August 4, 2015 at 4:53 am #22952seychellesParticipant
Wonderful article, Nicole; many thanks. Timing seems to dovetail nicely with Prechter’s cycle studies which point to a significant intermediate low in mid-2016, so this next year may be exciting. Agree with almost all you have said, and also with Trivium’s comments x3. I feel that this site does not fully recognize the NWO, “revolutionary” movement, its long-term strategy in the banking, teaching, religious, national sovereignity, parallel government, judicial, legislative, executive, and communication-propaganda arenas; a highly malignant and powerful force which foments destabilization and chaos for its own best interest and which hopefully with its painfully-obvious over-reach and hubris is getting ready to shoot itself in the foot in the upcoming major cyclic downturn. I agree with Prechter that central banking will likely be blamed for the depression and that for awhile…as you say all this cyclicality is secondary to defects in human nature… central banking will be abolished. I do not believe that the central government will have time to create a system to supplant physical money in the likely time interval before the crash. But they may well institute a “wealth tax” to legally steal the “profits” that people with net positive wealth “earn” as increased buying power in a highly deflationary period. For most Americans, I think it will be best to stay in rural areas of the United States that have clean air and water and relative lack of crime and to keep physical cash in a safe local place (certainly not a bank or SDB). It is true that if your savings are in Treasury Direct you will lose access to it
if all of the banks fail (the US Treasury is not a bank) but the best way to protect yourself against this is to link your TD account with four or five of the strongest banks in your area. You imply Nicole that interest rates will be kept low for the duration of the deflationary period but Prechter believes that yields on 10 year notes will exceed 20% at the bottom (not due to inflation, but due to fear of non-repayment of principal) and this would probably be a great time to buy if you have purchasing power and this scenario does evolve.August 4, 2015 at 5:33 am #22954Golden OxenParticipant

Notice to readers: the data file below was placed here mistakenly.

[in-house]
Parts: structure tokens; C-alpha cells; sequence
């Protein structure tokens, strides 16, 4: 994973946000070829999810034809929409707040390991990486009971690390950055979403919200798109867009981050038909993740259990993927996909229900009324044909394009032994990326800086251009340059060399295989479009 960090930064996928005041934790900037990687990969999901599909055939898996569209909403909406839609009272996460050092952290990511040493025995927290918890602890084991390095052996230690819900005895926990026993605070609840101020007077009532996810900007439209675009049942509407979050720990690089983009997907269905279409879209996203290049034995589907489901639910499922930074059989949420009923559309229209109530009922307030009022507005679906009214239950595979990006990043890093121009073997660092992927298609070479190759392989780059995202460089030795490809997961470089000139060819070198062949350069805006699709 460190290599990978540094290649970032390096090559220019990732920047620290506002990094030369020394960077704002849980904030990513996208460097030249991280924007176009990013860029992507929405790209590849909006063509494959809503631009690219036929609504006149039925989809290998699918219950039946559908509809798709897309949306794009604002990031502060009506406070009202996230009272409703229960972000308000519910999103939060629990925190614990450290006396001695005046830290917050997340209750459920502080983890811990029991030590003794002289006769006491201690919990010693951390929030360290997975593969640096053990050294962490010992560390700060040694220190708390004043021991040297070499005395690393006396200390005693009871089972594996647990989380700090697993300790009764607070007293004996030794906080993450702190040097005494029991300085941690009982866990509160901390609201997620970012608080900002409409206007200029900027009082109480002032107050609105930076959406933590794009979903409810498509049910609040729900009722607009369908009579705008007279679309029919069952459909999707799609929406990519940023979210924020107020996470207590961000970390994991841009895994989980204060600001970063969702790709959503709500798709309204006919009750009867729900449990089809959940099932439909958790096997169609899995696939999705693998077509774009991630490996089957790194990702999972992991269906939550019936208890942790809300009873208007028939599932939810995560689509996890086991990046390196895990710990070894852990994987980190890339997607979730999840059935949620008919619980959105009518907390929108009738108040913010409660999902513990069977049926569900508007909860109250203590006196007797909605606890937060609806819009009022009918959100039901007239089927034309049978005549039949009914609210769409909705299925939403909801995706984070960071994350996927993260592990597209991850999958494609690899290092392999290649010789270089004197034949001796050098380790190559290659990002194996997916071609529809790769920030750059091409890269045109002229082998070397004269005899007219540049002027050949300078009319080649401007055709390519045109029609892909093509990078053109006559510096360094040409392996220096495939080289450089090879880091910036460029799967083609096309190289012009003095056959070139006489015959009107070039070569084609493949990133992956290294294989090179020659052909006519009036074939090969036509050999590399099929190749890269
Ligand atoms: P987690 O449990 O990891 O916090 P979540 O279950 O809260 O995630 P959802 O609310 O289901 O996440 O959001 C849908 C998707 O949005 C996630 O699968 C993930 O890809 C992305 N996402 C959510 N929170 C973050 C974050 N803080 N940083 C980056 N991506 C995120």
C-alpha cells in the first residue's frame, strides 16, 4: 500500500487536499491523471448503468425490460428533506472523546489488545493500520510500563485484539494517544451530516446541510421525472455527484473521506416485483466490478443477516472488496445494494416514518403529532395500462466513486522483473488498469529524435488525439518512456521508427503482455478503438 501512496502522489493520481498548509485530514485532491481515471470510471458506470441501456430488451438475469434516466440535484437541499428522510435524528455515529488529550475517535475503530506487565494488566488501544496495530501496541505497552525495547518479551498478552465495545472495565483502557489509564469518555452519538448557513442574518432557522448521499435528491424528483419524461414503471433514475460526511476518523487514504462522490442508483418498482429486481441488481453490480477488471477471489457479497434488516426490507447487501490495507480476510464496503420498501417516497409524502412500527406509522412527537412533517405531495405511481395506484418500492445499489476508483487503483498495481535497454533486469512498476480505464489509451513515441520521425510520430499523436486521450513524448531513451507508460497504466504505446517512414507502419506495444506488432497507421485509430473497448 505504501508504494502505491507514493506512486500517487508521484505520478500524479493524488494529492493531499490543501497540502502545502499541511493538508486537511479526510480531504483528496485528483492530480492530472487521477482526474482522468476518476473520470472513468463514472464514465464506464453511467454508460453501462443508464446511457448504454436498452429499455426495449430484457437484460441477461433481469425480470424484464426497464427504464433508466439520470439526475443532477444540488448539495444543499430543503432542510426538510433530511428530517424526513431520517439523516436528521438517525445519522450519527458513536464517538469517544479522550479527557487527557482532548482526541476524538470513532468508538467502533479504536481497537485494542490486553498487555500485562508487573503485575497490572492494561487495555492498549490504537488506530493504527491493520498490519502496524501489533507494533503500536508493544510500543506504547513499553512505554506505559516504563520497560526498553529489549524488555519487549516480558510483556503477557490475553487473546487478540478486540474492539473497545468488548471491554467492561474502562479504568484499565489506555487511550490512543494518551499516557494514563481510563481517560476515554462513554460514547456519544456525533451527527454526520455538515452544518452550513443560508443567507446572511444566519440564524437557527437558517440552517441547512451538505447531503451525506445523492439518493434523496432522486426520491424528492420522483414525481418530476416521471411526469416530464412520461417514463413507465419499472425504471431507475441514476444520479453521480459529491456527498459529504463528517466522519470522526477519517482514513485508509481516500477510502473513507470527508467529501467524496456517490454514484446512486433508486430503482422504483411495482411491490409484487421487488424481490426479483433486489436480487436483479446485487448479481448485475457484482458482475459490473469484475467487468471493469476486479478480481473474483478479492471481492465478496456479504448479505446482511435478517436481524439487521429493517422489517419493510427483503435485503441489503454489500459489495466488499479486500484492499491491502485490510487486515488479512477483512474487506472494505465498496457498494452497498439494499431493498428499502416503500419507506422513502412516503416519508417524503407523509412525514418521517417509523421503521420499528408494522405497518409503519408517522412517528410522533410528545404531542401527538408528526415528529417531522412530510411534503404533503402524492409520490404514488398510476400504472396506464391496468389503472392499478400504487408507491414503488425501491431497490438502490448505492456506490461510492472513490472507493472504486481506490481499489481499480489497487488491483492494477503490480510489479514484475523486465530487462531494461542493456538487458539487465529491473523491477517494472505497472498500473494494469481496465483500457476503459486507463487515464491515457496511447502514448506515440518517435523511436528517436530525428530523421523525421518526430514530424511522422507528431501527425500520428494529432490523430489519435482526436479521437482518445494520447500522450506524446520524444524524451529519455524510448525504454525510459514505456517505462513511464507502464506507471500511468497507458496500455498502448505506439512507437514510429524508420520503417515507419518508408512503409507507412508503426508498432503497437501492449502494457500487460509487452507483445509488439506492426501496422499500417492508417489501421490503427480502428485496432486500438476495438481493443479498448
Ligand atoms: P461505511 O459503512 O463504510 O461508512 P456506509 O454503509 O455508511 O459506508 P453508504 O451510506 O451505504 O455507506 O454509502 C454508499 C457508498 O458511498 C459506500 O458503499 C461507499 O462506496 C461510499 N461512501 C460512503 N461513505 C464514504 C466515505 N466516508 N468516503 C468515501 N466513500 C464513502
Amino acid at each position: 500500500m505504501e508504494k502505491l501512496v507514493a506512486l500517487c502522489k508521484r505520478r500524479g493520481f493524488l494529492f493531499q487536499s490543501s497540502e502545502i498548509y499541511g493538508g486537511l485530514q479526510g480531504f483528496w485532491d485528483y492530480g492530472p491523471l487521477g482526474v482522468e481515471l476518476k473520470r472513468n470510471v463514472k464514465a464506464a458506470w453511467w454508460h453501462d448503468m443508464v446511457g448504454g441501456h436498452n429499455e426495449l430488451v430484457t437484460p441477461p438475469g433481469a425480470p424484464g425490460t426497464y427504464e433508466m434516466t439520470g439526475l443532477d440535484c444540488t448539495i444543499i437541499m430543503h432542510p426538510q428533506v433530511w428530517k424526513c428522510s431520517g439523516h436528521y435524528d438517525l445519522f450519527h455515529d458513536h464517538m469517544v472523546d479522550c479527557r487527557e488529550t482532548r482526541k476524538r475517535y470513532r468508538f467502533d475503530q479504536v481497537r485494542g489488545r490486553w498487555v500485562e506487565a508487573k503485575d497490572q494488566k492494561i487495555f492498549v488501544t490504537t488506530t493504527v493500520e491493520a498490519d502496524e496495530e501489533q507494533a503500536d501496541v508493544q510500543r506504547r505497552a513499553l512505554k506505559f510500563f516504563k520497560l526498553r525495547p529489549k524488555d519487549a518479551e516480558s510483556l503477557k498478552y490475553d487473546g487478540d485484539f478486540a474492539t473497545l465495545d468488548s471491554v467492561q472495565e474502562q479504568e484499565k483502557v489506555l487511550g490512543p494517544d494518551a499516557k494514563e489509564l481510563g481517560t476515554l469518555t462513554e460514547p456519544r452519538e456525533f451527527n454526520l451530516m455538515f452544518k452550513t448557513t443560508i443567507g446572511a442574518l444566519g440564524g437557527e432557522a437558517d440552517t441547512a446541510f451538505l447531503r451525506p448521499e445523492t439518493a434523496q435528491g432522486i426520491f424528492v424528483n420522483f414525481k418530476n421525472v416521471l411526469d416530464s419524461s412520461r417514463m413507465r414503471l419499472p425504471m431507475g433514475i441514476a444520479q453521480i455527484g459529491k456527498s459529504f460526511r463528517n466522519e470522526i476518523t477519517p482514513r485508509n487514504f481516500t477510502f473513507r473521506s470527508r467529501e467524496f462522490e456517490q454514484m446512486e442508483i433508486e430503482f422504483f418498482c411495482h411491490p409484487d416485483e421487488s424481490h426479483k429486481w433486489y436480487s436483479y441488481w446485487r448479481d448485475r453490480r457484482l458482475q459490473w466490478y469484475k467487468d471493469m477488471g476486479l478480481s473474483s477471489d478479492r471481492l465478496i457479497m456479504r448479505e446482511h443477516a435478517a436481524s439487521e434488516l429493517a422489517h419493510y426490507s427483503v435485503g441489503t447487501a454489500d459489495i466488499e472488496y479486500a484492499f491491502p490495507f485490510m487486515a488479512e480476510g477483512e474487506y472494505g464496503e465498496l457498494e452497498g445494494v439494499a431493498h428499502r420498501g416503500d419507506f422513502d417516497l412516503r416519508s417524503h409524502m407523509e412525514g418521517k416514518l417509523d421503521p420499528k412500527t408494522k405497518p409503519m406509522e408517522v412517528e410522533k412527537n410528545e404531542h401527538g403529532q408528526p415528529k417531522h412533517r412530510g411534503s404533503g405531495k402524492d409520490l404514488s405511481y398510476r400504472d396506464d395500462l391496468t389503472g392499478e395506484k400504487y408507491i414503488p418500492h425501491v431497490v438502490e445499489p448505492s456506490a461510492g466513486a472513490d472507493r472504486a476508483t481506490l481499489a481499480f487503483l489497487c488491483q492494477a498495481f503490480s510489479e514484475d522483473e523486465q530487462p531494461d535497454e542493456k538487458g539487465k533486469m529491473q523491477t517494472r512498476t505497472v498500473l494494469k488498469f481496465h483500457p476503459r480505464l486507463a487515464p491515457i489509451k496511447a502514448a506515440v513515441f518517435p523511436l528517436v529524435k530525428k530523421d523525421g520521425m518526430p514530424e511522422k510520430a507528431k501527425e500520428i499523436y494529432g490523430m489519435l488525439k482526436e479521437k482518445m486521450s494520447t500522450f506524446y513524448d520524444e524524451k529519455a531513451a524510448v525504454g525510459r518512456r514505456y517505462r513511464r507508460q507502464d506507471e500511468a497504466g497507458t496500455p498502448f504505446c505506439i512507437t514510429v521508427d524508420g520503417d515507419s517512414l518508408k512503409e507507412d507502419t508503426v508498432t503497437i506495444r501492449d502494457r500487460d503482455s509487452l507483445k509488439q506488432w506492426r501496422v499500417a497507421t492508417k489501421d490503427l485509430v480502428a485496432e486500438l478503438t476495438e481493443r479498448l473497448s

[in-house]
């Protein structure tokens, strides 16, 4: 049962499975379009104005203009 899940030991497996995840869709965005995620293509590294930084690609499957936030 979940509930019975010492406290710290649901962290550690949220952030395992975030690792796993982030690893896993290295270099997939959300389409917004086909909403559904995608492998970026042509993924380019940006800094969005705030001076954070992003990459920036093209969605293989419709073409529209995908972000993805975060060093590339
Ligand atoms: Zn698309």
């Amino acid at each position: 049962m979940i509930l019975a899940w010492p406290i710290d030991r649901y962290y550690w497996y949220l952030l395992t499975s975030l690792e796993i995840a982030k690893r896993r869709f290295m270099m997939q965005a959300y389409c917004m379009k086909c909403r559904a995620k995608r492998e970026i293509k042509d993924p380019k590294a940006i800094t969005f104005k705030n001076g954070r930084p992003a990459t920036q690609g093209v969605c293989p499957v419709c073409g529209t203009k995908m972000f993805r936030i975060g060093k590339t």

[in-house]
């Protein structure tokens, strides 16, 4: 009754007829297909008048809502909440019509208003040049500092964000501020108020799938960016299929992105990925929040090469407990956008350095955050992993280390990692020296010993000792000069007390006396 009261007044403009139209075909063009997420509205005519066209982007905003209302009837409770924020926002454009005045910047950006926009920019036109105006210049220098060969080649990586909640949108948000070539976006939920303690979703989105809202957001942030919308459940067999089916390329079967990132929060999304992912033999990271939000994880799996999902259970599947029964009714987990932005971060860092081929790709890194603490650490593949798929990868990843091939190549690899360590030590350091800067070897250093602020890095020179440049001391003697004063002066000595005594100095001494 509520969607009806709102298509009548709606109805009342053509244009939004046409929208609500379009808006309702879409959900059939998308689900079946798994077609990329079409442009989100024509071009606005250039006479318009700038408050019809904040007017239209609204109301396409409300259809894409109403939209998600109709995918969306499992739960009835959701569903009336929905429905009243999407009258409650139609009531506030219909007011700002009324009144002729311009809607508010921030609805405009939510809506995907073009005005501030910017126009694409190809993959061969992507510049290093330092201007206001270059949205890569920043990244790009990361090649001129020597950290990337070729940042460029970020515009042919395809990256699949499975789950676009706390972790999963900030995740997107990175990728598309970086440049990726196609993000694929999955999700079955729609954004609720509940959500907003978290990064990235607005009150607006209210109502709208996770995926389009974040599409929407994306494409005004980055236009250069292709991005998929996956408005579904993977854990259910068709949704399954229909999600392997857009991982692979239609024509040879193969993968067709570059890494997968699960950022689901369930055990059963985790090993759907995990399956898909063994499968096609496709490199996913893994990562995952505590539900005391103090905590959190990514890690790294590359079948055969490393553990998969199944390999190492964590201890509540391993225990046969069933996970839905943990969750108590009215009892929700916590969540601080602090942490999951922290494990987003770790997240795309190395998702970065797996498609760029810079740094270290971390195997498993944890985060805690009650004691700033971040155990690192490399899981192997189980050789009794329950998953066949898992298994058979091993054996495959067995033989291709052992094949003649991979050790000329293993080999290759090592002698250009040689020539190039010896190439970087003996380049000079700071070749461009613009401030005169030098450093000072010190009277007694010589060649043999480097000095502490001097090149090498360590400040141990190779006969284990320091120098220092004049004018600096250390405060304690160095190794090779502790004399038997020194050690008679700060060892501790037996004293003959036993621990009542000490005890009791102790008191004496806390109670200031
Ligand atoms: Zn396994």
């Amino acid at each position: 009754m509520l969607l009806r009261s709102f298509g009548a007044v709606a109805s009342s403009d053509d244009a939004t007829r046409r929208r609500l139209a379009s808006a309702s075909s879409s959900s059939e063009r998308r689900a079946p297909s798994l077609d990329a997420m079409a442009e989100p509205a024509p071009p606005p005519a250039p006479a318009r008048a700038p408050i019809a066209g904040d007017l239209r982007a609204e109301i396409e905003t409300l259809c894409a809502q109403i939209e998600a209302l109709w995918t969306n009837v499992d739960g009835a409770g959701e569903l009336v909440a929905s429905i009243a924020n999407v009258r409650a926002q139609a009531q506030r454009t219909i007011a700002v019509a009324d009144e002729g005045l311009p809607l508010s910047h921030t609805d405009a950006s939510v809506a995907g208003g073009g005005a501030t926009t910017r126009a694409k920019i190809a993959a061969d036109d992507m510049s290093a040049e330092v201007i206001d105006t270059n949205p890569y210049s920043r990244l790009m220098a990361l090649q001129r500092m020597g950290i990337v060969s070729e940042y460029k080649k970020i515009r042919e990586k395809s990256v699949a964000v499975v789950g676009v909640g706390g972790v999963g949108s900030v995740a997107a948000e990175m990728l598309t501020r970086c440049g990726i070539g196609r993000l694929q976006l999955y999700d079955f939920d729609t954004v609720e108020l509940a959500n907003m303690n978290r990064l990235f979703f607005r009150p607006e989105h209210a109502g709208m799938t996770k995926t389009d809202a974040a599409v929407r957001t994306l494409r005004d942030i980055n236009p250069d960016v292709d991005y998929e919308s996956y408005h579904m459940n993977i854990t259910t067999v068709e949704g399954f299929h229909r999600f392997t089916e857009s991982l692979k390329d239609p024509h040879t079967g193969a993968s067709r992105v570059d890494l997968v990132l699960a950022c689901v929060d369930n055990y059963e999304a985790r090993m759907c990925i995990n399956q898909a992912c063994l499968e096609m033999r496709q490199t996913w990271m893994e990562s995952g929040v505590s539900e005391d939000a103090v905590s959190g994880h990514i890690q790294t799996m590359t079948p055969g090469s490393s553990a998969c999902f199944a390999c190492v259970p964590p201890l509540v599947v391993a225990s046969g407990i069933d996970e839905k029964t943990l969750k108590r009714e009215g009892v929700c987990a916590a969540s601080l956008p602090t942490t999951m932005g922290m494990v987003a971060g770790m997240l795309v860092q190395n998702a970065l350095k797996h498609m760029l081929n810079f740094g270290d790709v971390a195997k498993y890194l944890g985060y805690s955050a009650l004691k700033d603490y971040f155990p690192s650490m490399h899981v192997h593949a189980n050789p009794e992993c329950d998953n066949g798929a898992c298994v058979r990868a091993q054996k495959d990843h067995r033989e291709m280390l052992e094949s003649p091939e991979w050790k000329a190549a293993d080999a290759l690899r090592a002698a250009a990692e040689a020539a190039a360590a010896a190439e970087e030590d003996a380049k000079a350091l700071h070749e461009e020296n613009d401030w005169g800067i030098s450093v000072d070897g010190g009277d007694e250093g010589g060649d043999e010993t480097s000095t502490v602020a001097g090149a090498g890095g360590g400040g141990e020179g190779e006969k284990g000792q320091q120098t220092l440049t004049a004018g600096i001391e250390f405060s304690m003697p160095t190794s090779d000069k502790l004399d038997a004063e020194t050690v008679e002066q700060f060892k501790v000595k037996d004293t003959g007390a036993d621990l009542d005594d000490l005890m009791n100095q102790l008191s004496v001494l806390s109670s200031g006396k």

What an article, complimented by one of the best comments section as well.
Reader request for more specific views on Gold and Silver and their role in the unfolding situation.
“You won’t be able to buy them later.” “Losses if you have to sell in a few years.” “Hyperinflation later.” Tough for me to get a handle on and pose all sorts of questions in my mind.
Also, as noted in your graphs used in article, Gold did not follow the script of the others, but did “eventually” as was mentioned.
That eventually was approximately four years later. Might that not mean something more important than to merely dismiss as “eventually” getting in to line?
Thanks for considering my request for more Specificity regarding gold and silver. GOAugust 4, 2015 at 5:37 am #22955samsaraParticipant
I have some difficulty to digest this article. Economic strength used to be measured by steel output and investment in productive infrastructure. China may have overcapacity and misdirected investments but it is a country with capital formation at least.
US-UK is nothing but the consumption and manufacturing of the new financial claims. How can the gargantuan increase in the stock markets of Wall Street (mainly marked by the skyrocketing of the social media dotcom businesses and healthcare/medicare giant bubbles) and the financial products of the City of London are anything more superior than the physical developments in China?
This article has nothing to say about the western model, but joins the growing chorus chanting (wishing?) for China’s doom.